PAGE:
For as long as it hangs in the air, it sings
On Karaoke, by Sleepwalk Collective
Karaoke (Tue 18 & Wed 19 Feb 7.45pm) is a show about pop music, and all that it contains and implies. It’s a show structured as if it were a piece of music, with “verses” and “choruses” and “instrumental sections”, and with slithers of thought and narrative slipping rhythmically – as in a song – in and out of the flow. It also, crucially, runs exactly like a real karaoke, with all of the text that we say and the action that we do running along on a small screen in front of us, for us to follow. This text is also projected on a screen at the back of the stage, so the audience are always simultaneously reading everything that they hear, with the instructions for action appearing, from the audience point of view, like labels describing everything we do.
It’s a show where “everything is exactly what it says it is”, made for an age that demands ever increasing exposure, all the world available in high definition at the touch of a button. Except of course, it doesn’t ever work like that, not really. That which we strive to capture most will always slip through our fingers, run away out of sight. And it’s in this play, between seeing and hearing, what’s described and what actually ‘is’, that the show finds its motion and purpose.
The text and music, both of which were composed by the company throughout the rehearsal process, are central to the piece. There is a lot of text in this show, densely packed, but playful also, in the way it makes use of language. Writing, for us, is never so much about storytelling or about re-presenting “reality” as it is about using language to do something, to highlight or transform a thing or possibility already present in the here and now of the theatre, something latent between us and you, you the audience.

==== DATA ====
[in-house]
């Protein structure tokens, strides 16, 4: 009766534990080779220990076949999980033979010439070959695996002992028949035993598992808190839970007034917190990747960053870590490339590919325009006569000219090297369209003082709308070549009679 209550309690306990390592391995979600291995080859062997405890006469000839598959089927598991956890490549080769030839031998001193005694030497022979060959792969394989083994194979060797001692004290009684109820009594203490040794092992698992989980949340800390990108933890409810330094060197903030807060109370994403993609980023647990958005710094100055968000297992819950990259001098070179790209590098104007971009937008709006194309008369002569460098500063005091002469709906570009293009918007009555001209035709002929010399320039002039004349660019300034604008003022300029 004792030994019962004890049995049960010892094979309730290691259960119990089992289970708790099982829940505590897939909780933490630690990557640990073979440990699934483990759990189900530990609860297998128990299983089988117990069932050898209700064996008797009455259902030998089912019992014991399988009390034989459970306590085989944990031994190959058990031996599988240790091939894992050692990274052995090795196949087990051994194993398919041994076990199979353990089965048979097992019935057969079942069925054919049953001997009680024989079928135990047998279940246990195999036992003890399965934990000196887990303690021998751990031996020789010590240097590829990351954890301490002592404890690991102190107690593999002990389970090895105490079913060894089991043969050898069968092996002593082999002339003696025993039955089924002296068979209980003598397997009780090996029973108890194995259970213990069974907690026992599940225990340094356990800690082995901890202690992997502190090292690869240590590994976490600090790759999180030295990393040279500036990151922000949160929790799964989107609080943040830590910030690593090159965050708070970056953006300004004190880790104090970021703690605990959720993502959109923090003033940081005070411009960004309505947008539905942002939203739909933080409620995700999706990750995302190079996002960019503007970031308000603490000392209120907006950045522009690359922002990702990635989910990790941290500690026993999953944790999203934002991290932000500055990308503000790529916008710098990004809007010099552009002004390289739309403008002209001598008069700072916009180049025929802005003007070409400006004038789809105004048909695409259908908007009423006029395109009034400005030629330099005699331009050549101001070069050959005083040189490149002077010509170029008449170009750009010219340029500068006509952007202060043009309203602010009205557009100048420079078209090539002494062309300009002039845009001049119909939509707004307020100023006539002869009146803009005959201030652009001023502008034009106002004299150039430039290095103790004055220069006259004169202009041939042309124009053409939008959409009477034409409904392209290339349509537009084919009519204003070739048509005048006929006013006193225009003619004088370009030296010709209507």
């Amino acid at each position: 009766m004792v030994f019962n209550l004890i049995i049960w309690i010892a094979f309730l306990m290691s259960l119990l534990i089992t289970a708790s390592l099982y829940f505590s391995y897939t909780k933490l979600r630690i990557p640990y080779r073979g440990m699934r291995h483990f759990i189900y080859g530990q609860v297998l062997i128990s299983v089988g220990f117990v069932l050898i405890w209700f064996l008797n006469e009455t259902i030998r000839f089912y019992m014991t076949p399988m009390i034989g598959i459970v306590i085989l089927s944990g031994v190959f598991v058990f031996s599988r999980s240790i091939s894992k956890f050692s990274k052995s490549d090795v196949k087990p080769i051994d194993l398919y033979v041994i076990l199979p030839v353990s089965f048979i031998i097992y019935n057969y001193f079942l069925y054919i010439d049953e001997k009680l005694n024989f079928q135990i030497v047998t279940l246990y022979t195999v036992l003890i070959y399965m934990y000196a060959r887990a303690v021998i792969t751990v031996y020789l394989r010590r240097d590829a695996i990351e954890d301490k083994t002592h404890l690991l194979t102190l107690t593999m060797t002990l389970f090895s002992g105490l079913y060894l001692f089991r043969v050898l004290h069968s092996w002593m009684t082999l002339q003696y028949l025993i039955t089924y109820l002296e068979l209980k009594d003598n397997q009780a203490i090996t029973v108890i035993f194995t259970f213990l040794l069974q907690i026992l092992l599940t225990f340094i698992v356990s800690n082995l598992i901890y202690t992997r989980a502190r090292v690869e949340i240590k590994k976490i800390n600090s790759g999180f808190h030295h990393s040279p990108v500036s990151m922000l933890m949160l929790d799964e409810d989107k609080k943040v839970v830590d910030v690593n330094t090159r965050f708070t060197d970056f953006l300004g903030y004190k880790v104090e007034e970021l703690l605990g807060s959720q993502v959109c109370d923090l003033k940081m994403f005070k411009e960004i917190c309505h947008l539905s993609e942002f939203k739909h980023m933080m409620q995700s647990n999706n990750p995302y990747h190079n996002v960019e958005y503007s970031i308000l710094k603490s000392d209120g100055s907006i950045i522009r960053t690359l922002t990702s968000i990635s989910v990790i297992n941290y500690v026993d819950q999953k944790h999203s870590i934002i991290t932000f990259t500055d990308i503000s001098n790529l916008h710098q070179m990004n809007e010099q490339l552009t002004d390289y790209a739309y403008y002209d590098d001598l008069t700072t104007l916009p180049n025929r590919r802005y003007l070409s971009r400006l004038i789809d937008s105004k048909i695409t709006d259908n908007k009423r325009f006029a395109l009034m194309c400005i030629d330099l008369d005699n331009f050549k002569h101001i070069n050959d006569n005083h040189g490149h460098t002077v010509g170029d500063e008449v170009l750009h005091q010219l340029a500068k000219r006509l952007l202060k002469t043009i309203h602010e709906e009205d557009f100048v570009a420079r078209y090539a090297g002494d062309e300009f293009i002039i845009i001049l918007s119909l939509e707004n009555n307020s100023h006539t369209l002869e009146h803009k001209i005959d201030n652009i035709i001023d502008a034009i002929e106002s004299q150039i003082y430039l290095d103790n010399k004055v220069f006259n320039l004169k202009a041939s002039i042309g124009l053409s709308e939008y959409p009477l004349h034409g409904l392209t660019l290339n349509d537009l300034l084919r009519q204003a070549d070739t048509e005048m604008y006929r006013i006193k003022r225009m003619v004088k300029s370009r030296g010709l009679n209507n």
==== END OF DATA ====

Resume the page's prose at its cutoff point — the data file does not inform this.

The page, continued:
One thing we love, unabashedly, about pop music, is the way it can take the simplest and most insipid couplet and twist it up – with the right voice, the right sound underneath it – into something that feels (for the moment it lasts) like it means everything. That takes your breath away. And we’ve been trying to capture some of this, in the show, trying to work a wry, flimsy kind of obviousness into the text and then layering it into the right texture and rhythm and composition of sound and image so that, out onstage, for as long as it hangs in the air, it sings. And there’s a sly humour, we feel, in watching these words float up into the light whilst knowing that at the end it’ll all fall, clumsily, back down to earth, when the show ends, or the song. A sadness, also, of course.
But then that’s just what we think. As with everything we’ve ever made, this is a show created for the audience to complete themselves, to find their own way through. We’ve tried to compose for you an experience that’s complex, delicate, sensual, hypnotic, that we hope is pleasurable in new and unexpected ways.
These performances in Warwick Arts Centre (Tue 18 & Wed 19 Feb 7.45pm) will be not just be the UK Premier, but also the first time Karaoke has been performed in English: although we still generally write and rehearse in English, we tend to test material first in Spanish, in Spain, for Spanish audiences. We feel like this is maybe the most “Spanish” show we’ve ever made. We’re both nervous and excited about seeing how it comes together, how it works and what it does, with you.
University of Warwick and Coventry Student Tickets are available for Karaoke for just £6 to be bought directly from the Box Office.